Johnson's Save Helps Avs Take Game 1 From Wild
Erik Johnson's hustle kept the puck out of an empty net and allowed Avs to force OT
DENVER – Erik Haula’s clearing shot was headed for the empty net, all but securing the Minnesota Wild’s Game 1 win Thursday night.
As the puck slid down the ice, the crowd was holding its breath while defenseman Erik Johnson was racing after it. Just before it crossed the goal line Johnson dove and knocked it away with 1:32 left in regulation, keeping the Colorado Avalanche within a goal.
“It’s three inches from losing the game,” center Paul Stastny said. “If that doesn’t happen, that hustle out of EJ, we’re not here in this moment.”
“This moment” was basking in the glow of another thrilling win by the won’t-quit Avalanche. Given another chance by Johnson, Stastny sent the game into overtime with 13.4 seconds left and then scored 7:27 into the extra period to give Colorado a 5-4 win and a 1-0 series lead.
Johnson’s hustle epitomized what the Avalanche has been all season – relentless and confident.
“That was certainly a key moment,” coach Patrick Roy said of Johnson. “There are a lot of key moments in the game. This one was probably one.”
It was a winning moment in a game full of them for the Avalanche. Rookie Nathan MacKinnon showed poise way beyond his years with three assists, two of which came on Stastny’s equalizer and winner.
Ryan O’Reilly had a whipsaw slapshot that tied the game at 2-2, and then kick started Colorado’s comeback from a 4-2 deficit by stealing the puck in the Minnesota end and assisting on Jamie McGinn’s goal with 12:47 left that made it 4-3.
One of the brashest moves was Roy’s decision to pull goaltender Semyon Varlamov with 3:01 remaining. Traditional hockey strategy dictates that happens in the final 90 seconds – two minutes at most – but Roy ignores that philosophy and has all year. He goes by his gut and his gut told him Thursday pull Varlamov early.
“It shows Patty is going to coach the same way,” Stastny said. “Yeah, maybe the games are bigger, they’re more important, but he’s never going to sit back. He’s going to keep going, be aggressive. He showed that today and obviously it was the right move. It was a long three-minute shift, but it was worth it in the end.”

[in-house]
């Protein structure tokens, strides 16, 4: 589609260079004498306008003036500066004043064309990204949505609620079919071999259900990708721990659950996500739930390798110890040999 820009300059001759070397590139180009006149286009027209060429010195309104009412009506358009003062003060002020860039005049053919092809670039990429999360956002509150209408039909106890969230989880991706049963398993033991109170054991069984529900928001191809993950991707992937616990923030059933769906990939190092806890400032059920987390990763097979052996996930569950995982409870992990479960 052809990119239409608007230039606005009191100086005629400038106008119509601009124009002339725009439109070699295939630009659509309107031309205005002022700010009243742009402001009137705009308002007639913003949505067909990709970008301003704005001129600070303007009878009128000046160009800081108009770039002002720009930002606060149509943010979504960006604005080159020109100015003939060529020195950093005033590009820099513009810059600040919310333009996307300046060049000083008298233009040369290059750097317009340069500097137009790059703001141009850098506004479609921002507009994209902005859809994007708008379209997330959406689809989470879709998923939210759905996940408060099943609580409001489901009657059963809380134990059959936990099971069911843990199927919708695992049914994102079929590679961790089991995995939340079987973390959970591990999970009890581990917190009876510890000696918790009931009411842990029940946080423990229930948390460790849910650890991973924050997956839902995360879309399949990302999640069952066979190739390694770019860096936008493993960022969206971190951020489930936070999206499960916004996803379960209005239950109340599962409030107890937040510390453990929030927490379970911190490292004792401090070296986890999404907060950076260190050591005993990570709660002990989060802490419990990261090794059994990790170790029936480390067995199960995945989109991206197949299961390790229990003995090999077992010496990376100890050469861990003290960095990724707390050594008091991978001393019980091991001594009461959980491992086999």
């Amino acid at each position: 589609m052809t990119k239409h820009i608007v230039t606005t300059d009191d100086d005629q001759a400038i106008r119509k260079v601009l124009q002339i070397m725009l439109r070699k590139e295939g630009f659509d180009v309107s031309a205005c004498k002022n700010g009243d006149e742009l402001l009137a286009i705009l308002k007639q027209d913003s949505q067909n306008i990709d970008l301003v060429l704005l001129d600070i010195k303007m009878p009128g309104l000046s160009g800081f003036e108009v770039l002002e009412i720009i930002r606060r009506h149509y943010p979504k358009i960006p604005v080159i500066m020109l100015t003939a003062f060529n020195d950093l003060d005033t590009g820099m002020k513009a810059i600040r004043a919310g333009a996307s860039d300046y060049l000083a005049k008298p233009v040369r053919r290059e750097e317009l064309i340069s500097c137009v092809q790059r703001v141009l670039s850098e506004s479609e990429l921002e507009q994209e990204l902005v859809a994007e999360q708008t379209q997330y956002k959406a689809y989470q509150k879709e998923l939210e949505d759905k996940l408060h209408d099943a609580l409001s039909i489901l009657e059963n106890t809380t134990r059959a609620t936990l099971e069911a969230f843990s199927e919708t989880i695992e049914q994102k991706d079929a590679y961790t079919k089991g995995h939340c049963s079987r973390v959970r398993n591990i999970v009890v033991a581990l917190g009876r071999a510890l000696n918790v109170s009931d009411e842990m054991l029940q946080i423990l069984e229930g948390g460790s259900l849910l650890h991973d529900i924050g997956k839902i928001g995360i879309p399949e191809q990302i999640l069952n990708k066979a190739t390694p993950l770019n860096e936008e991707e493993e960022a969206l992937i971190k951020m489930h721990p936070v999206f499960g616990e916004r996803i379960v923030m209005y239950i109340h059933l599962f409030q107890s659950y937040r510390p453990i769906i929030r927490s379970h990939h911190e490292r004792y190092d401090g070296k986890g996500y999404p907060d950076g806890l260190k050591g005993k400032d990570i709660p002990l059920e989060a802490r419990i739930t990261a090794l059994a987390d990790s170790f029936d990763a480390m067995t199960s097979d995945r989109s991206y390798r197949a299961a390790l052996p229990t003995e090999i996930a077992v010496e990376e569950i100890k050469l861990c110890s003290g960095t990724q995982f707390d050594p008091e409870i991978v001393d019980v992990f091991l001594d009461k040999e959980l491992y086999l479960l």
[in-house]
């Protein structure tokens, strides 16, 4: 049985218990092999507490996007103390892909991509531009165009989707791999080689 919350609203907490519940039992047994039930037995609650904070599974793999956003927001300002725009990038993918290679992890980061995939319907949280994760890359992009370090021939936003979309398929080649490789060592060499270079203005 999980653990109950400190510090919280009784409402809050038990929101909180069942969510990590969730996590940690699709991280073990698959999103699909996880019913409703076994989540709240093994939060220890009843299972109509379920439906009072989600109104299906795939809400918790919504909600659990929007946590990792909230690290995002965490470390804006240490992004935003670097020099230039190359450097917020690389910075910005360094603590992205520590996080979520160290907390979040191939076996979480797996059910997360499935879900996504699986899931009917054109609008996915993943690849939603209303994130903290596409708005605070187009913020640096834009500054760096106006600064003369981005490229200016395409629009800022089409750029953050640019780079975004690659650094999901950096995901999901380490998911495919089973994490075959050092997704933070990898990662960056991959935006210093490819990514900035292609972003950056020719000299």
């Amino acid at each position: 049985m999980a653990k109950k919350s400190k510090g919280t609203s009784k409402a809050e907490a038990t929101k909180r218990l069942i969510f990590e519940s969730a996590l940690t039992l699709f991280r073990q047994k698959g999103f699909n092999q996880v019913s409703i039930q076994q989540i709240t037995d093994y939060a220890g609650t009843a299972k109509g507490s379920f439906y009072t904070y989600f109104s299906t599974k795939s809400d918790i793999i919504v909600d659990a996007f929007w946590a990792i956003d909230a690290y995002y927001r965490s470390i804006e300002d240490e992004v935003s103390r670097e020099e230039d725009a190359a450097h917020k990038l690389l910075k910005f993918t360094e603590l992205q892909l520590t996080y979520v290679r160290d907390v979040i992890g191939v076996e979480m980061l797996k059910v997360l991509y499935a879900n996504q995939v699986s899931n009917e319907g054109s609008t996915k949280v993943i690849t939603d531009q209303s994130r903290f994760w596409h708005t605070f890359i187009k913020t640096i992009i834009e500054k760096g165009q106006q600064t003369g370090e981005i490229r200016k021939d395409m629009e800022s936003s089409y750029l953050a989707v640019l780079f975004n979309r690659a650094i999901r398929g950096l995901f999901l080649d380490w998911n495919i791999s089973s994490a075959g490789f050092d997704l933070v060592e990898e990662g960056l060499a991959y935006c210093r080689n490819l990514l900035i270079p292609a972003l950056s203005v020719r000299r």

Roy nearly pulled Varlamov with four minutes left but held off.
His strategy is not a gimmick. He said the team has practiced playing 6-on-5 for a month, and the comfort in that situation showed Thursday.
“You always hope that eventually it pays off. You don’t know when, but when it happens you’re pretty happy,” Roy said. “Tonight could be a key part in our playoff run. You’re talking in the playoffs to get some momentum, and I think this win for us should bring a lot of momentum to our team.”
A lot was made of the Avalanche’s youth but that was dispelled early when it took a 1-0 lead on Gabriel Landeskog’s goal at 13:14 of the first period.
Moments before, the Colorado captain delivered a big hit on Minnesota defenseman Jonas Brodin that got the crowd to its feet.
“It kind of gets that monkey off your back, especially in Game 1,” Landeskog said. “You want to come out and be that presence out there. For me, that’s playing physical and scoring a goal.”
Now the Avalanche will try to ride that momentum into Saturday’s Game 2. The Avs were on the ropes in Game 1 but found a way to win. Now they’re armed with more confidence and a belief that they can overcome any obstacle, not even a puck racing toward an empty net.
“Originally, I didn’t think it was going to go in. I didn’t think it had enough speed,” Johnson said. “When it landed it picked up speed. I kind of slowed down a little bit, and I just got there at the end before it went over the goal line.
“What a comeback. That’s the kind of stuff you dream about when you’re a kid, winning playoff games like that.”